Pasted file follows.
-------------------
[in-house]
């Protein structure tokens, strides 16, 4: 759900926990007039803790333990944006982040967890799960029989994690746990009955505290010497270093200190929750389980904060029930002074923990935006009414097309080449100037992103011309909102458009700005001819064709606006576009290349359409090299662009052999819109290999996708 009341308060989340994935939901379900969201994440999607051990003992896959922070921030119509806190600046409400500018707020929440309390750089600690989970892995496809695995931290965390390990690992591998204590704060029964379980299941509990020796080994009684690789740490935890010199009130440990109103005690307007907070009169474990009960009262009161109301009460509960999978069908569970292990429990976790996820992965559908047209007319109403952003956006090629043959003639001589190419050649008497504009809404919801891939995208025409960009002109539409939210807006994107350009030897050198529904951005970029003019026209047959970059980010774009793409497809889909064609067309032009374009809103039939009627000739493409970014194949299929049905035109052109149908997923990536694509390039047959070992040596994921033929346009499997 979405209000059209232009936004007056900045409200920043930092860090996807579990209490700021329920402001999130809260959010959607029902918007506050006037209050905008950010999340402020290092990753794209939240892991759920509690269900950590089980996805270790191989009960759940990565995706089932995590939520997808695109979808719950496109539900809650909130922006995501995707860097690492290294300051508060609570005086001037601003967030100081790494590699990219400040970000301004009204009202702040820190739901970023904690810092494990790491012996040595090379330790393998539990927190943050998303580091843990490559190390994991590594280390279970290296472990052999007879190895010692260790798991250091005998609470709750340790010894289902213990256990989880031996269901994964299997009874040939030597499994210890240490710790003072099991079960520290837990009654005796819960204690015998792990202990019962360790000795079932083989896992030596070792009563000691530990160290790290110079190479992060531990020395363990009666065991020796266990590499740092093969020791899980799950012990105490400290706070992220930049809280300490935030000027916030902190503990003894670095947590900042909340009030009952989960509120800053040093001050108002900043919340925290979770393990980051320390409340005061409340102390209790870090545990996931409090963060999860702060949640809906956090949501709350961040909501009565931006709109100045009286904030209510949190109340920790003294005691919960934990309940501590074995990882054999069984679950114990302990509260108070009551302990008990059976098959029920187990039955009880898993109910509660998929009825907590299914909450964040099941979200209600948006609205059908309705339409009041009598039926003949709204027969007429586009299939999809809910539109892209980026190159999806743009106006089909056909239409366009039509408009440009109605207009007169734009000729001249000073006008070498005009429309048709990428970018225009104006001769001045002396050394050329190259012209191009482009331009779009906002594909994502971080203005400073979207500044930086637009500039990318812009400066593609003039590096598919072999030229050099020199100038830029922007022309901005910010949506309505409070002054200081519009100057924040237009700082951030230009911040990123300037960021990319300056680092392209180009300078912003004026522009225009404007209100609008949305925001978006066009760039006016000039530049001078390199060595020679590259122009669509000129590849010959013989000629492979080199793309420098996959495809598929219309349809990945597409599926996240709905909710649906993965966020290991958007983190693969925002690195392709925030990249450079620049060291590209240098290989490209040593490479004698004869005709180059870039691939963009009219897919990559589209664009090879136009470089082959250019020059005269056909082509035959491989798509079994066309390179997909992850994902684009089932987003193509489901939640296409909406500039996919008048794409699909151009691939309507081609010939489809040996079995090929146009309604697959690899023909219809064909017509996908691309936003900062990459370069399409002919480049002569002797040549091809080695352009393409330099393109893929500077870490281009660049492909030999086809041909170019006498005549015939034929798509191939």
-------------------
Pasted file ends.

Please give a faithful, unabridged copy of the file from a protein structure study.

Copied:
[in-house]
């Protein structure tokens, strides 16, 4: 759900926990007039803790333990944006982040967890799960029989994690746990009955505290010497270093200190929750389980904060029930002074923990935006009414097309080449100037992103011309909102458009700005001819064709606006576009290349359409090299662009052999819109290999996708 009341308060989340994935939901379900969201994440999607051990003992896959922070921030119509806190600046409400500018707020929440309390750089600690989970892995496809695995931290965390390990690992591998204590704060029964379980299941509990020796080994009684690789740490935890010199009130440990109103005690307007907070009169474990009960009262009161109301009460509960999978069908569970292990429990976790996820992965559908047209007319109403952003956006090629043959003639001589190419050649008497504009809404919801891939995208025409960009002109539409939210807006994107350009030897050198529904951005970029003019026209047959970059980010774009793409497809889909064609067309032009374009809103039939009627000739493409970014194949299929049905035109052109149908997923990536694509390039047959070992040596994921033929346009499997 979405209000059209232009936004007056900045409200920043930092860090996807579990209490700021329920402001999130809260959010959607029902918007506050006037209050905008950010999340402020290092990753794209939240892991759920509690269900950590089980996805270790191989009960759940990565995706089932995590939520997808695109979808719950496109539900809650909130922006995501995707860097690492290294300051508060609570005086001037601003967030100081790494590699990219400040970000301004009204009202702040820190739901970023904690810092494990790491012996040595090379330790393998539990927190943050998303580091843990490559190390994991590594280390279970290296472990052999007879190895010692260790798991250091005998609470709750340790010894289902213990256990989880031996269901994964299997009874040939030597499994210890240490710790003072099991079960520290837990009654005796819960204690015998792990202990019962360790000795079932083989896992030596070792009563000691530990160290790290110079190479992060531990020395363990009666065991020796266990590499740092093969020791899980799950012990105490400290706070992220930049809280300490935030000027916030902190503990003894670095947590900042909340009030009952989960509120800053040093001050108002900043919340925290979770393990980051320390409340005061409340102390209790870090545990996931409090963060999860702060949640809906956090949501709350961040909501009565931006709109100045009286904030209510949190109340920790003294005691919960934990309940501590074995990882054999069984679950114990302990509260108070009551302990008990059976098959029920187990039955009880898993109910509660998929009825907590299914909450964040099941979200209600948006609205059908309705339409009041009598039926003949709204027969007429586009299939999809809910539109892209980026190159999806743009106006089909056909239409366009039509408009440009109605207009007169734009000729001249000073006008070498005009429309048709990428970018225009104006001769001045002396050394050329190259012209191009482009331009779009906002594909994502971080203005400073979207500044930086637009500039990318812009400066593609003039590096598919072999030229050099020199100038830029922007022309901005910010949506309505409070002054200081519009100057924040237009700082951030230009911040990123300037960021990319300056680092392209180009300078912003004026522009225009404007209100609008949305925001978006066009760039006016000039530049001078390199060595020679590259122009669509000129590849010959013989000629492979080199793309420098996959495809598929219309349809990945597409599926996240709905909710649906993965966020290991958007983190693969925002690195392709925030990249450079620049060291590209240098290989490209040593490479004698004869005709180059870039691939963009009219897919990559589209664009090879136009470089082959250019020059005269056909082509035959491989798509079994066309390179997909992850994902684009089932987003193509489901939640296409909406500039996919008048794409699909151009691939309507081609010939489809040996079995090929146009309604697959690899023909219809064909017509996908691309936003900062990459370069399409002919480049002569002797040549091809080695352009393409330099393109893929500077870490281009660049492909030999086809041909170019006498005549015939034929798509191939």